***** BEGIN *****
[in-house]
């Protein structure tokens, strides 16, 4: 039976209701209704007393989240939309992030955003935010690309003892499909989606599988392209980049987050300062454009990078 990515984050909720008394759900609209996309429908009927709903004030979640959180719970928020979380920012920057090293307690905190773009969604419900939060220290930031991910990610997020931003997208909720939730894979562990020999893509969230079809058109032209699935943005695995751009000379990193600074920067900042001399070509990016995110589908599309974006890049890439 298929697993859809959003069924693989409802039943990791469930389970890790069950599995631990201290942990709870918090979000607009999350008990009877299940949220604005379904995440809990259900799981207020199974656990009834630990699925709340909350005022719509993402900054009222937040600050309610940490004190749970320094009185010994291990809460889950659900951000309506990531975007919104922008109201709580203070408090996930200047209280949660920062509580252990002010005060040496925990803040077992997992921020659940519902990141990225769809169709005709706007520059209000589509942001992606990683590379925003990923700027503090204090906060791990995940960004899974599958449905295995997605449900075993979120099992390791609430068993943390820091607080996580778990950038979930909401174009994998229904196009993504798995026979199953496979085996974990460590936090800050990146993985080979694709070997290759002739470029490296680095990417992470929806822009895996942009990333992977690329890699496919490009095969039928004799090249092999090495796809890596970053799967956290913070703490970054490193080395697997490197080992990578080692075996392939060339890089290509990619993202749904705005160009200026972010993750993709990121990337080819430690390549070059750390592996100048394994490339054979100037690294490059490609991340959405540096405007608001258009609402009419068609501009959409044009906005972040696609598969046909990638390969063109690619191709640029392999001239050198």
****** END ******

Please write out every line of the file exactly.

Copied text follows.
[in-house]
């Protein structure tokens, strides 16, 4: 039976209701209704007393989240939309992030955003935010690309003892499909989606599988392209980049987050300062454009990078 990515984050909720008394759900609209996309429908009927709903004030979640959180719970928020979380920012920057090293307690905190773009969604419900939060220290930031991910990610997020931003997208909720939730894979562990020999893509969230079809058109032209699935943005695995751009000379990193600074920067900042001399070509990016995110589908599309974006890049890439 298929697993859809959003069924693989409802039943990791469930389970890790069950599995631990201290942990709870918090979000607009999350008990009877299940949220604005379904995440809990259900799981207020199974656990009834630990699925709340909350005022719509993402900054009222937040600050309610940490004190749970320094009185010994291990809460889950659900951000309506990531975007919104922008109201709580203070408090996930200047209280949660920062509580252990002010005060040496925990803040077992997992921020659940519902990141990225769809169709005709706007520059209000589509942001992606990683590379925003990923700027503090204090906060791990995940960004899974599958449905295995997605449900075993979120099992390791609430068993943390820091607080996580778990950038979930909401174009994998229904196009993504798995026979199953496979085996974990460590936090800050990146993985080979694709070997290759002739470029490296680095990417992470929806822009895996942009990333992977690329890699496919490009095969039928004799090249092999090495796809890596970053799967956290913070703490970054490193080395697997490197080992990578080692075996392939060339890089290509990619993202749904705005160009200026972010993750993709990121990337080819430690390549070059750390592996100048394994490339054979100037690294490059490609991340959405540096405007608001258009609402009419068609501009959409044009906005972040696609598969046909990638390969063109690619191709640029392999001239050198």